The fact that McCain thought he could get away with claiming that Romney said in a Good Morning America interview that he favored a timetable for withdrawal from Iraq, when the transcript shows that he said the opposite, underscores McCain’s belief that the press will usually favor him no matter what. While a few media outlets said McCain’s claim was misleading, most reported his statement and Romney’s rebuttal without referring to what Romney actually had said on ABC.
As an example, the Washington Post left readers clueless by reporting, “Romney insisted that he has ‘never, ever’ backed a timetable for withdrawal, prompting McCain to shoot back, ‘Of course he supported a timetable.’”
In contrast to the glowing coverage of McCain and his Straight Talk Express, the media have largely ignored a telling clue to Romney’s character. As first fully reported by Newsmax, when told in July 1996 that the 14-year-old daughter of one of his partners at Bain Capital had been missing in New York for three days, Romney closed down the firm. He asked its 30 partners and employees to fly to New York to try to find her.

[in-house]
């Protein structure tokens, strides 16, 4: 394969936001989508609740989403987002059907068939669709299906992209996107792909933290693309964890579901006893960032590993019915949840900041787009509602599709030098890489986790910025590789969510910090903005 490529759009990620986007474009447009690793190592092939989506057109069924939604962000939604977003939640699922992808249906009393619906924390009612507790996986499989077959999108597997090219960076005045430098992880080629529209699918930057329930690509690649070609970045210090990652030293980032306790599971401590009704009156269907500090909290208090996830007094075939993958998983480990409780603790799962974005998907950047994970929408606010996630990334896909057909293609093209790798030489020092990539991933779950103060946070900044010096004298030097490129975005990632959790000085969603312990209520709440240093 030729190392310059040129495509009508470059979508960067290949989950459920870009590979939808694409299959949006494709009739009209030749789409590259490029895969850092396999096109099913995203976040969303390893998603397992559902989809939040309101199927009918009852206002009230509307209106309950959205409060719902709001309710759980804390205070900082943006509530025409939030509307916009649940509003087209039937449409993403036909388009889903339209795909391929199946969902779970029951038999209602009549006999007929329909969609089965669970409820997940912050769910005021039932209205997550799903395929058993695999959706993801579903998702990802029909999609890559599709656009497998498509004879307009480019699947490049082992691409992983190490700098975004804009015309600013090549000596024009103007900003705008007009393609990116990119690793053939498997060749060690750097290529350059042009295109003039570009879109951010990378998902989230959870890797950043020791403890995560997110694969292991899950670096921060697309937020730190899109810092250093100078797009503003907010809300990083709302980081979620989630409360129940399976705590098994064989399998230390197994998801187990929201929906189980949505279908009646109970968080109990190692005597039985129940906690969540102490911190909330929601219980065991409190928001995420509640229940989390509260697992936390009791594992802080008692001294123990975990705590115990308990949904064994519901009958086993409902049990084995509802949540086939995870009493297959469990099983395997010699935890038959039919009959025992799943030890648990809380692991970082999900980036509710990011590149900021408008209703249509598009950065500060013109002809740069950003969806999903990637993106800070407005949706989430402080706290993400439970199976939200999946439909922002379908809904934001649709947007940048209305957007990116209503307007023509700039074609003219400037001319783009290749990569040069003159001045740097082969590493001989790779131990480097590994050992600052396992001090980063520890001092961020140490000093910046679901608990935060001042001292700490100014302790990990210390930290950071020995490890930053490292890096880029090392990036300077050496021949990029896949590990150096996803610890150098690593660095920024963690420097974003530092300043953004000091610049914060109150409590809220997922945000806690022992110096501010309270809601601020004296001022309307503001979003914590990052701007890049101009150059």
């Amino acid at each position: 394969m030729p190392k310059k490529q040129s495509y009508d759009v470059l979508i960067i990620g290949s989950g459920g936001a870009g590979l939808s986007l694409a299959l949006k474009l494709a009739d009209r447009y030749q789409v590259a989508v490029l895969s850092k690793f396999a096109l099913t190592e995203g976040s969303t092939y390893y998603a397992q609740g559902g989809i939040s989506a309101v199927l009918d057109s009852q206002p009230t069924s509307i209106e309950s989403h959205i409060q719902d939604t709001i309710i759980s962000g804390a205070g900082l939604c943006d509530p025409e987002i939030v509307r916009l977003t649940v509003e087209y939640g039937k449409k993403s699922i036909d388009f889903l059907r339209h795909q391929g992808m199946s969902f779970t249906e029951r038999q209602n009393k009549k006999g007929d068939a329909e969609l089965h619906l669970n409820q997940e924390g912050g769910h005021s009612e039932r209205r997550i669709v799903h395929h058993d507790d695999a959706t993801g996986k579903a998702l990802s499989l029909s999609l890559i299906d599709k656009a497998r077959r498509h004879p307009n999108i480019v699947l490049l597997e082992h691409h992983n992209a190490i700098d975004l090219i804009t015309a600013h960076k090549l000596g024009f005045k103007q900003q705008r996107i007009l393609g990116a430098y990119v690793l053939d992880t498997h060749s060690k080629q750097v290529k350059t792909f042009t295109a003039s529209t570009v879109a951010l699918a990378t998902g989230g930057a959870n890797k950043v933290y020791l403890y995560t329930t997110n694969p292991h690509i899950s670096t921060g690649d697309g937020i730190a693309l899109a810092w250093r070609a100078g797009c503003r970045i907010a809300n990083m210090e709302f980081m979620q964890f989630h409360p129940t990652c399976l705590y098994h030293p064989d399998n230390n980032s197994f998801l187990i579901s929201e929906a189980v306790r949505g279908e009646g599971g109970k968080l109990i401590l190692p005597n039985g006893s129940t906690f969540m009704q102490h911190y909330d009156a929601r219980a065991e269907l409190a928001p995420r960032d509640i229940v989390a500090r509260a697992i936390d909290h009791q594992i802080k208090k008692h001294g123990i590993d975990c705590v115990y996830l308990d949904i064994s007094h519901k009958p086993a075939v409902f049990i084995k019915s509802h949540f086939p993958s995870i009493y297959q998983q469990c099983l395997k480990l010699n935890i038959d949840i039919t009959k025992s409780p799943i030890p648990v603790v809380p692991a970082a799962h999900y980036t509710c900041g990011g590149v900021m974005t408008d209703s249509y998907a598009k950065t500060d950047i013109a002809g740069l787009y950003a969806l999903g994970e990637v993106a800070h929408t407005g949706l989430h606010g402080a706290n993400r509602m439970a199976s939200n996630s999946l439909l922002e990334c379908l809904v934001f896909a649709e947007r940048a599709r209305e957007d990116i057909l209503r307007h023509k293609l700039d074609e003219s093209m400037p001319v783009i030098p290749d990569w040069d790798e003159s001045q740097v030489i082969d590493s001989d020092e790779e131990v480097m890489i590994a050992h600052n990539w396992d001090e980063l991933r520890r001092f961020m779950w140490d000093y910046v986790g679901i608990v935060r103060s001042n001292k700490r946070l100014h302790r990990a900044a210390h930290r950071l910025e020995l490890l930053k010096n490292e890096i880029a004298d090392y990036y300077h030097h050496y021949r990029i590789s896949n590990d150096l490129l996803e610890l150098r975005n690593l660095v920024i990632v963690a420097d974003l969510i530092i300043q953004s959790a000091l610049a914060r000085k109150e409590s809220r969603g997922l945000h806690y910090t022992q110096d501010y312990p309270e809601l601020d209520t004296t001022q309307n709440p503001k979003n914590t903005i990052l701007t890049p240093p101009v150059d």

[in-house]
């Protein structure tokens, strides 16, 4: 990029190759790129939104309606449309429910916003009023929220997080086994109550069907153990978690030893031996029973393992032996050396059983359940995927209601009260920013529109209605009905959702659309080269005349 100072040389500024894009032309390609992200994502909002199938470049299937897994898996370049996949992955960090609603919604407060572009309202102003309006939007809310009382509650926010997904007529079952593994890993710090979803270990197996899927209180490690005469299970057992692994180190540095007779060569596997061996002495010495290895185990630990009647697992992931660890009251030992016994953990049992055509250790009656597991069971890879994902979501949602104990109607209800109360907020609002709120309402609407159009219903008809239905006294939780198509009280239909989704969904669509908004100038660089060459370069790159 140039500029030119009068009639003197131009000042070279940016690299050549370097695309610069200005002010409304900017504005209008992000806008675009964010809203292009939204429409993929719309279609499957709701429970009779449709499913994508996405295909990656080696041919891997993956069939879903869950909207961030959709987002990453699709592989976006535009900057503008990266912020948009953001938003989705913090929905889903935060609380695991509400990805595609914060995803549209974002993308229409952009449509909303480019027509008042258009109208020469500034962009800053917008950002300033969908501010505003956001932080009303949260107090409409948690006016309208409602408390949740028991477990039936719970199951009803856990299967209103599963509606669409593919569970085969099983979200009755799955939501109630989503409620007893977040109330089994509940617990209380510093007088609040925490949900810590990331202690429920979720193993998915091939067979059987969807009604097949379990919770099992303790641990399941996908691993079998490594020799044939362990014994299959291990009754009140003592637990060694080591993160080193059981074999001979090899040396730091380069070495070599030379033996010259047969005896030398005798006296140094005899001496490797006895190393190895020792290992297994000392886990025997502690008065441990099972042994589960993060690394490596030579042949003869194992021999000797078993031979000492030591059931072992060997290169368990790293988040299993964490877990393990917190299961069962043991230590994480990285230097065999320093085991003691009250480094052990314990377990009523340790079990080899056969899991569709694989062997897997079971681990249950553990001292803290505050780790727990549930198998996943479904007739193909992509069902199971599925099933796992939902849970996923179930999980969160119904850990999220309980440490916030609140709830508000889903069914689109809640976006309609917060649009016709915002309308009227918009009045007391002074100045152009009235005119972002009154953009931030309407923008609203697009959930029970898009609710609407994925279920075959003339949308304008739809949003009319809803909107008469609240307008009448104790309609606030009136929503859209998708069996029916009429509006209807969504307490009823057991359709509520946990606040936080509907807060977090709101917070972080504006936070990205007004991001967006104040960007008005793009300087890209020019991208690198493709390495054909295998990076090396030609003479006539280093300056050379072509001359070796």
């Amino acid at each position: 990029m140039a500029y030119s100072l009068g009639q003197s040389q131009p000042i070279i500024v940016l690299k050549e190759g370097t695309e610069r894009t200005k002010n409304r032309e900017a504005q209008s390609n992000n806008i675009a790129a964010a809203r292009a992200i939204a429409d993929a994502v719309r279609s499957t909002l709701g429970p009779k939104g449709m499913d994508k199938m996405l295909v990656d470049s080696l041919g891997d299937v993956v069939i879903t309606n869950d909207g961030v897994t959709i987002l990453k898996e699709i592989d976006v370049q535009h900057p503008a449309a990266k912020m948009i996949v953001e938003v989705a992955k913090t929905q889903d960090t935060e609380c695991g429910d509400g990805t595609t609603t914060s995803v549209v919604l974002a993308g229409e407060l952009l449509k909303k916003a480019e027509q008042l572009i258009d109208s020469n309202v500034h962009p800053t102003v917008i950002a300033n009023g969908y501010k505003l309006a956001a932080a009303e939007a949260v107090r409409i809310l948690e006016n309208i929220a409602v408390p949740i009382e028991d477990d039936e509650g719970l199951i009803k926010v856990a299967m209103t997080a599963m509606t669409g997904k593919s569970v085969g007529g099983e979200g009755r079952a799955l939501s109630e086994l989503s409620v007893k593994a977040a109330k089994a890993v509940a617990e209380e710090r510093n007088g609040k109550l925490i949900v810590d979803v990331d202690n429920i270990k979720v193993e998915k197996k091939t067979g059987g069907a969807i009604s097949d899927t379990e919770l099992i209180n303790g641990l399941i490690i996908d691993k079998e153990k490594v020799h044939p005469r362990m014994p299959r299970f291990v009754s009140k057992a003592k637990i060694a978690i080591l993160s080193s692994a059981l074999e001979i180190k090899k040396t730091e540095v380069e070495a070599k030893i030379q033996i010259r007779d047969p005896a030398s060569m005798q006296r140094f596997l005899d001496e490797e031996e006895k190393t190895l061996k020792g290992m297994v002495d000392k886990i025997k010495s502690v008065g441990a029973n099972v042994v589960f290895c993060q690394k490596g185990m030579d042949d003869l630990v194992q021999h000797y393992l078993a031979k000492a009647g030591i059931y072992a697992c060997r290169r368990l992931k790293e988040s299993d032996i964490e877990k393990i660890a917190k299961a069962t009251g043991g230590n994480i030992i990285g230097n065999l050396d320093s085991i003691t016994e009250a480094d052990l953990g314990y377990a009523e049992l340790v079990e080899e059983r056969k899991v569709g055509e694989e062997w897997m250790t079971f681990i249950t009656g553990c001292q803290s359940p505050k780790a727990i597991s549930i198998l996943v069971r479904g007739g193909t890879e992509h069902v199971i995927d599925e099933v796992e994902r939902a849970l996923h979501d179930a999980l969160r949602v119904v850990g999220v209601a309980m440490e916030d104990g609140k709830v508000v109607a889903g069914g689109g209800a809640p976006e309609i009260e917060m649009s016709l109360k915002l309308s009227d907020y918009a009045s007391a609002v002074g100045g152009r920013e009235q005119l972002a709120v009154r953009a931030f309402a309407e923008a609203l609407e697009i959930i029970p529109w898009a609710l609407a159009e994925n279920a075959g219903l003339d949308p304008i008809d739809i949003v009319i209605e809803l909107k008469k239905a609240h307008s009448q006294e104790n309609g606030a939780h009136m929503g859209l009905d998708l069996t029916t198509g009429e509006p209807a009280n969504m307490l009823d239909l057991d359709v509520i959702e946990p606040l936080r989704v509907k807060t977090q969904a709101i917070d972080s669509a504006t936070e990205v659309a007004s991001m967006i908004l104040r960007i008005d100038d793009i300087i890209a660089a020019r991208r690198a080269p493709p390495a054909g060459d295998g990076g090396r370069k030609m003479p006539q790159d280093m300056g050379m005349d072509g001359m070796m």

“I don’t care how long it takes, we’re going to find her,” Romney told the girl’s father Robert Gay.
As it turned out, the girl had gone to a rave party and taken ecstasy. As a result of a massive campaign orchestrated by Romney, he was able to locate and rescue the girl when she was within a day of dying from the effects of an overdose.